CEDAR PARK, Texas (KXAN) - As May 27 gets closer, Bonnie LeMere gets more nervous.
LeMere's home was in the seven-mile path of the F-3 twister that roared through Cedar Park on May 27, 1997, tearing off the roof of a grocery store in a strip mall at the corner of U.S. 183 and F.M 1431.
"I was home alone when this hit," said LeMere, who still lives in the Cedar Park home that was rebuilt after the storm. "I was in shock for weeks afterward."
In the years just after the tornado, Cedar Park officials installed three tornado sirens to help warn residents of approaching potential danger.
Last summer, the city weighed whether to spend $300,000 to add more sirens to cover the sprawling new subdivisions that have sprung up over the past decade, but finally decided to scrap the siren system altogether in favor of an all-new public-preparedness and marketing plan.
But now, nearly a year later and in the middle of Central Texas' tornado season, the preparedness plan is still not complete. And the sirens installed in 1999-2000 are still in place, but city officials are not able to give a clear answer on whether they would be activated in the event of a weather emergency.
When KXAN asked Jessica Jackson, the city's emergency management coordinator, whether the sirens would be deployed, she said: "That's not a sole decision, so I can't answer that."
Jennie Huerta, the city's communications manager, was a little more forthcoming.
"If something were to happen, we have the capability to turn them on today if we need to," she said. "From my understanding, yes we would. We would turn them on, that's my understanding."
Jackson then said whether to activate the sirens would be "a group decision."
Jackson and Huerta could not say who would be in that group, or who would decide to sound the alarm in the event of a tornado touch down.
After several calls seeking clarification of the policy, Cedar Park Fire Chief Chris Connealy said his department still favors doing away with the siren system.
"The present sirens give a false perception of security," he said in a written statement. "Even with a greater distribution of siren towers, the ability of residents to hear them, (the department) would not cause the fire department to recommend their use."
And that uncertainty is enough to unsettle LeMere , who is among those wanting the sirens activated, at least until a new emergency plan is in place.
"I don't know the cost involved, but I don't think it's a smart move taking them down." said LeMere. "If anything, they should be putting more up."
The decision to move away from the siren system follows the recommendation made last July by Assistant Fire Chief James Mallinger.
He that the money needed to expand the system to the newer sections of Cedar Park would be better spent on early alert system.
Meanwhile, the city staff was tasked with creating the new preparedness, which is scheduled to be completed next month.
City officials are describing it as an educational piece that tells residents that in the event of severe weather, they should listen to the city's low-power radio station, buy weather radios, check the city's website, listen for reverse 911 calls and put together their own preparedness kits.
"Having situational awareness is very important for residents," said Jackson.
But when KXAN asked what information would be made available, how would residents receive the information and how much would the plan cost, few specifics were provided.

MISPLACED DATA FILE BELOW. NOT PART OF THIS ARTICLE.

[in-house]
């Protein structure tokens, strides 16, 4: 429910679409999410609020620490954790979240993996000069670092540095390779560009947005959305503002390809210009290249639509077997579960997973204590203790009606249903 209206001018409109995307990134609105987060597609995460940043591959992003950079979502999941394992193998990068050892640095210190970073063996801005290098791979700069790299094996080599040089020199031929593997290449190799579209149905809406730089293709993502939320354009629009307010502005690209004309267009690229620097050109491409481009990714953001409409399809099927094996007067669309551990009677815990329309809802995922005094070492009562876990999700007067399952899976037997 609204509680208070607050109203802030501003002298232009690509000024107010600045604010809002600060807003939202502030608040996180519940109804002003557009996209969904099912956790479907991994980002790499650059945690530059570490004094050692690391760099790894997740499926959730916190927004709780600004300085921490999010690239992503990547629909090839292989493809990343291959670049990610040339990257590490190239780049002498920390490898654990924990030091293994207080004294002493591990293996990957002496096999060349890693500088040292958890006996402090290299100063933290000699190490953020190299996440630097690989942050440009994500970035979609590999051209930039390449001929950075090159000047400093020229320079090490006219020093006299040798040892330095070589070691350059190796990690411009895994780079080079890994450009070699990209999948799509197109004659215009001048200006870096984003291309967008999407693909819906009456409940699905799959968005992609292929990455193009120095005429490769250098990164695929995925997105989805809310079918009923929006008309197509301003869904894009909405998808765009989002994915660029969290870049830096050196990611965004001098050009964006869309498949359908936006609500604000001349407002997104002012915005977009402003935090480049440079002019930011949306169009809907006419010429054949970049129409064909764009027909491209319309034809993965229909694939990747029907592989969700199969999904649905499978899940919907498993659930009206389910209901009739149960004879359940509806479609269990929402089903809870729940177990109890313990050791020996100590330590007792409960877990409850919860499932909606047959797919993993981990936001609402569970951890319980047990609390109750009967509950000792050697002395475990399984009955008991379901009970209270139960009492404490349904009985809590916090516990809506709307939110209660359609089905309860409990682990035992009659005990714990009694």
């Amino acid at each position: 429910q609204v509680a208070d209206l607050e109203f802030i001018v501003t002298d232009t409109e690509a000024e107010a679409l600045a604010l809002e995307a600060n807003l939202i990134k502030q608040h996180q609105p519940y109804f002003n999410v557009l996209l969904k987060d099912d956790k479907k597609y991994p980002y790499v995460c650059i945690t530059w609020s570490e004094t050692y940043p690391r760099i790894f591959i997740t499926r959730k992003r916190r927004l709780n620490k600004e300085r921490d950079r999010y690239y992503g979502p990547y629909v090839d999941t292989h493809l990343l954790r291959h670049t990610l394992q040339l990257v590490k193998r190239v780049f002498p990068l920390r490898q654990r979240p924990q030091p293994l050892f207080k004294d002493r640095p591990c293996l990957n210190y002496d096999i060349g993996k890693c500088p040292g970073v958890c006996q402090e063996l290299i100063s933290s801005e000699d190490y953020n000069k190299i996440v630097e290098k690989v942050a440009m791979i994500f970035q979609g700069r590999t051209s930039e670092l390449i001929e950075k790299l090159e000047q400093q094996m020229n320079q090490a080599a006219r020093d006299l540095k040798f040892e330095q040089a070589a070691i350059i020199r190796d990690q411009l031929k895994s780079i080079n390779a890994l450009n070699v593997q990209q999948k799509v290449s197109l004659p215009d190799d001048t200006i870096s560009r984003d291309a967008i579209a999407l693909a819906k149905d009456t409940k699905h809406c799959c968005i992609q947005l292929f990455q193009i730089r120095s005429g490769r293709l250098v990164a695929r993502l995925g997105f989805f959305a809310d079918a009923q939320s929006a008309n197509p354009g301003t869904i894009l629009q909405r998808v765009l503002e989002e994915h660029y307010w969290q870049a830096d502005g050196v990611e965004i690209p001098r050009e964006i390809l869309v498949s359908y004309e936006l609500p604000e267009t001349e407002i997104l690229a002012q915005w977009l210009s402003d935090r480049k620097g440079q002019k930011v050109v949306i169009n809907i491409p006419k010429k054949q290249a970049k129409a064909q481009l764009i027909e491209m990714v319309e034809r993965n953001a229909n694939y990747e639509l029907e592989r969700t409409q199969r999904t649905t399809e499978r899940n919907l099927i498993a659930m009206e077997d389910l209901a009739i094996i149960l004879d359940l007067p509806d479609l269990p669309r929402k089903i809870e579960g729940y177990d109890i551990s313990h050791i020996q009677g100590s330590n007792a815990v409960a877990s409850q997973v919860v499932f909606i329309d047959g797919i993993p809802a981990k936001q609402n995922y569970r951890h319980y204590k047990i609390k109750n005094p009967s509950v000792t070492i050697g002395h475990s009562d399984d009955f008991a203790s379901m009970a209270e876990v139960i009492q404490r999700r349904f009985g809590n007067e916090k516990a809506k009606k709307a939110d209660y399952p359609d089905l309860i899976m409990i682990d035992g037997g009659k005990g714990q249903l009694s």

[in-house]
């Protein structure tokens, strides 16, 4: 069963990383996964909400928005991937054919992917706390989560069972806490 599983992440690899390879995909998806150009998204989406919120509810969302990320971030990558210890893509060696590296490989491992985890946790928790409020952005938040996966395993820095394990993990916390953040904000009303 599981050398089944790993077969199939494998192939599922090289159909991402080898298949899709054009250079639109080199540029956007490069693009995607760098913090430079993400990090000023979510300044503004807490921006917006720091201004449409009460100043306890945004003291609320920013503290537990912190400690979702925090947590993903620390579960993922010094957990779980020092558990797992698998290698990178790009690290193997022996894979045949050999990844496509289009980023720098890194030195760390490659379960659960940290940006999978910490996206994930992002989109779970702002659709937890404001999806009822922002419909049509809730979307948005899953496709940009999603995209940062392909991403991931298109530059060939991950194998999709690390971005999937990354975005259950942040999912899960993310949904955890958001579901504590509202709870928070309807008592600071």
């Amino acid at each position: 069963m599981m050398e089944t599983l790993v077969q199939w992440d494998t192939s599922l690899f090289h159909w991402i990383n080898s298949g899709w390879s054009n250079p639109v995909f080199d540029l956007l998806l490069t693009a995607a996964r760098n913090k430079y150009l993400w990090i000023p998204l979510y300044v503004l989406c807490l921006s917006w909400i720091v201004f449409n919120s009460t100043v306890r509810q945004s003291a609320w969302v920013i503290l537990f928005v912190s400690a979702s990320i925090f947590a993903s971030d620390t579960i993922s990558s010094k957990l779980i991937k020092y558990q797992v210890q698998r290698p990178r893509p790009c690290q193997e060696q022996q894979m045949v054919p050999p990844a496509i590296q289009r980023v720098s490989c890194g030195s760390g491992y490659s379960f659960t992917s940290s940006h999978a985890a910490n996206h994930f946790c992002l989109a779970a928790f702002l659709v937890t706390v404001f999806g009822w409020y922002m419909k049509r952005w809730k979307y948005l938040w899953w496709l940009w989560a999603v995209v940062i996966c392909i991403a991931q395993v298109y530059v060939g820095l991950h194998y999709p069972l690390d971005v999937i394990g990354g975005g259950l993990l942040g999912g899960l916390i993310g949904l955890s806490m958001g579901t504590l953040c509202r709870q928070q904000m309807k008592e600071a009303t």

Jackson and Huerta mentioned flyers and information in utility bills. But those bills only reach about 20,000 households in the city with a population approaching 50,000. The city is relying on their regional partners to reach the other residents.
Jackson and Huerta were unable to provide an exact dollar amount for the plan but would only say the cost would be minimal.
Those answers could come at the Cedar Park City Council meeting on May 26. That's one day before the 14th anniversary of the F-5 tornado.
The full statement from Fire Chief Connealy
The CPFD stands by its recommendation of removing the three tornado sirens after a public awareness campaign to our citizens of having a weather radio in their home. Tornado siren use in other Central Texas cities is very rare. The Cities of Austin and Round Rock are examples of cities that do not use them. These weather radios provide a much more effective means of alerting our citizens to dangerous weather conditions.
The present sirens give a false perception of security. These devices were more useful when citizens did not have access to media and governmental entities to provide warnings and today's environment of well insulated homes, air conditioning with no windows open to the outside, and technological developments such as weather radios make their use much less effective.
Even with a greater distribution of siren towers, the ability of residents to hear them for the reasons cited above plus many people having deficient hearing would not cause the fire department to recommend
As fire chief, I cannot recommend the use of tornado sirens over use of present weather radios and other potential new notification systems in the future. Again, our citizens are better protected with weather radios. I take my responsibility for public safety in Cedar Park very seriously. In this matter, depending on siren towers is the wrong choice.
I am thankful that my city manager and City Council members make public safety their top priority. As an example, the CPFD is the only fire department in Central Texas to have minimum staffing of four firefighters on each fire truck. This enhances the safety of our citizens and firefighters.
In closing the decision to ultimately remove the siren towers after a public awareness campaign is the right decision.
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